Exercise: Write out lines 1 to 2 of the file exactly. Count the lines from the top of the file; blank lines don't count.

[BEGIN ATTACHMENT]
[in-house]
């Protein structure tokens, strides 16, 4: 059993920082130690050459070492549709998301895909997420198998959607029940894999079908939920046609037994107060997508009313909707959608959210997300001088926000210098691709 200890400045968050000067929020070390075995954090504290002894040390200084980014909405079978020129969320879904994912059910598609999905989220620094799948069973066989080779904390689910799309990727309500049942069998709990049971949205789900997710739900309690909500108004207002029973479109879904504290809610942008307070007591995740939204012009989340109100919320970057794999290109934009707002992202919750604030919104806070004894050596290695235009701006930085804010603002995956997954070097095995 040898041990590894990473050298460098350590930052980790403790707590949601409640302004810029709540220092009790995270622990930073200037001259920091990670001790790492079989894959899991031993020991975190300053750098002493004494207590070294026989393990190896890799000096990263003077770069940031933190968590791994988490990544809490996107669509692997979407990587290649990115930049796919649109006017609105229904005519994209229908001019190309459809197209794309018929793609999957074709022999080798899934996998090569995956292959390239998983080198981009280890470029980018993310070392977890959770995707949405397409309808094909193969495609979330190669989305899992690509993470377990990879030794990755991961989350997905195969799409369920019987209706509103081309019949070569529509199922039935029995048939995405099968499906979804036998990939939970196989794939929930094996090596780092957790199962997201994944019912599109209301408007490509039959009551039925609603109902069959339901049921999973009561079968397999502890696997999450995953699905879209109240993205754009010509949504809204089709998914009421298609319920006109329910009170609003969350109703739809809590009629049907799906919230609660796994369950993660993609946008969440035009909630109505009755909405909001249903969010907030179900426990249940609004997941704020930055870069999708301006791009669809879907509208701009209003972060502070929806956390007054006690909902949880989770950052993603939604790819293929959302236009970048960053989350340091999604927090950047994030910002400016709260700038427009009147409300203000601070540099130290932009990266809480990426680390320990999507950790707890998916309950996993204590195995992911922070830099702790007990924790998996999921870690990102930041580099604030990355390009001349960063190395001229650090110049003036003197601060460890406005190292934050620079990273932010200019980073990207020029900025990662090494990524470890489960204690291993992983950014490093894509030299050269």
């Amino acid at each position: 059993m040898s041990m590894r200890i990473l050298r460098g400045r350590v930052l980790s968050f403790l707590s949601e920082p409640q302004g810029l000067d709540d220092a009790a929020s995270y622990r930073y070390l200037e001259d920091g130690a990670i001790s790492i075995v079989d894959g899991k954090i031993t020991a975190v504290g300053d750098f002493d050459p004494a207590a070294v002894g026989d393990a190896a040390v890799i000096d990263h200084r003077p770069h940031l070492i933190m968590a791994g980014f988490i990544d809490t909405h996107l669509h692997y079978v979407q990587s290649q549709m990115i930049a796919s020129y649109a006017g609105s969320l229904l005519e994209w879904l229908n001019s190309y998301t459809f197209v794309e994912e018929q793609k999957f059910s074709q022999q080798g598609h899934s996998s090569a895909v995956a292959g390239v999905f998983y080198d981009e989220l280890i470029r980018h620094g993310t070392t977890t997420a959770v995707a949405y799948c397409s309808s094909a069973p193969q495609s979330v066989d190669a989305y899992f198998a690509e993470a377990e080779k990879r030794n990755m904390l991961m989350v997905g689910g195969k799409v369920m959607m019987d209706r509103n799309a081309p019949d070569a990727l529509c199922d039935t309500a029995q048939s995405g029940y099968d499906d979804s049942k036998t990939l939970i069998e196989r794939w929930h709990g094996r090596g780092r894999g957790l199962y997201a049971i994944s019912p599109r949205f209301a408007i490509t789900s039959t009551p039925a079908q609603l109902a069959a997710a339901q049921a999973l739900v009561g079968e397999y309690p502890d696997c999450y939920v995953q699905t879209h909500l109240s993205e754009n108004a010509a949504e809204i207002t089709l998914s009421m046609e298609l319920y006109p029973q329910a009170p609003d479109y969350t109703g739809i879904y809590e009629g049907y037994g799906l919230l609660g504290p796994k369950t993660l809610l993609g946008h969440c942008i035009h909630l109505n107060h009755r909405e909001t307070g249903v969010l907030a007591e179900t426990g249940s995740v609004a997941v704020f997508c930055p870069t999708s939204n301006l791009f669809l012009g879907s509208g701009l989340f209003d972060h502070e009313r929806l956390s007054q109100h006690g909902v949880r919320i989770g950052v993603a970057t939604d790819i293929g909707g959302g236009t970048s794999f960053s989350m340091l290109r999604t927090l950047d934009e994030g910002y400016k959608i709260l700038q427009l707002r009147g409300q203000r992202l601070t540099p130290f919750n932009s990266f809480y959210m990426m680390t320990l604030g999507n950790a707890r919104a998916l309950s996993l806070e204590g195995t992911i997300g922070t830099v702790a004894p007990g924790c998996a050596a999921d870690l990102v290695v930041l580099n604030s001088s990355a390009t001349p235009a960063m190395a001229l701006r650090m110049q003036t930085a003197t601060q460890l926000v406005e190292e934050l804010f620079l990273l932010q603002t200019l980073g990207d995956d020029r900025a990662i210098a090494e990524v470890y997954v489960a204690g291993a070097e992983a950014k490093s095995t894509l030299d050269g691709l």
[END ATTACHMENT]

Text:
[in-house]
């Protein structure tokens, strides 16, 4: 059993920082130690050459070492549709998301895909997420198998959607029940894999079908939920046609037994107060997508009313909707959608959210997300001088926000210098691709 200890400045968050000067929020070390075995954090504290002894040390200084980014909405079978020129969320879904994912059910598609999905989220620094799948069973066989080779904390689910799309990727309500049942069998709990049971949205789900997710739900309690909500108004207002029973479109879904504290809610942008307070007591995740939204012009989340109100919320970057794999290109934009707002992202919750604030919104806070004894050596290695235009701006930085804010603002995956997954070097095995 040898041990590894990473050298460098350590930052980790403790707590949601409640302004810029709540220092009790995270622990930073200037001259920091990670001790790492079989894959899991031993020991975190300053750098002493004494207590070294026989393990190896890799000096990263003077770069940031933190968590791994988490990544809490996107669509692997979407990587290649990115930049796919649109006017609105229904005519994209229908001019190309459809197209794309018929793609999957074709022999080798899934996998090569995956292959390239998983080198981009280890470029980018993310070392977890959770995707949405397409309808094909193969495609979330190669989305899992690509993470377990990879030794990755991961989350997905195969799409369920019987209706509103081309019949070569529509199922039935029995048939995405099968499906979804036998990939939970196989794939929930094996090596780092957790199962997201994944019912599109209301408007490509039959009551039925609603109902069959339901049921999973009561079968397999502890696997999450995953699905879209109240993205754009010509949504809204089709998914009421298609319920006109329910009170609003969350109703739809809590009629049907799906919230609660796994369950993660993609946008969440035009909630109505009755909405909001249903969010907030179900426990249940609004997941704020930055870069999708301006791009669809879907509208701009209003972060502070929806956390007054006690909902949880989770950052993603939604790819293929959302236009970048960053989350340091999604927090950047994030910002400016709260700038427009009147409300203000601070540099130290932009990266809480990426680390320990999507950790707890998916309950996993204590195995992911922070830099702790007990924790998996999921870690990102930041580099604030990355390009001349960063190395001229650090110049003036003197601060460890406005190292934050620079990273932010200019980073990207020029900025990662090494990524470890489960204690291993992983950014490093894509030299050269």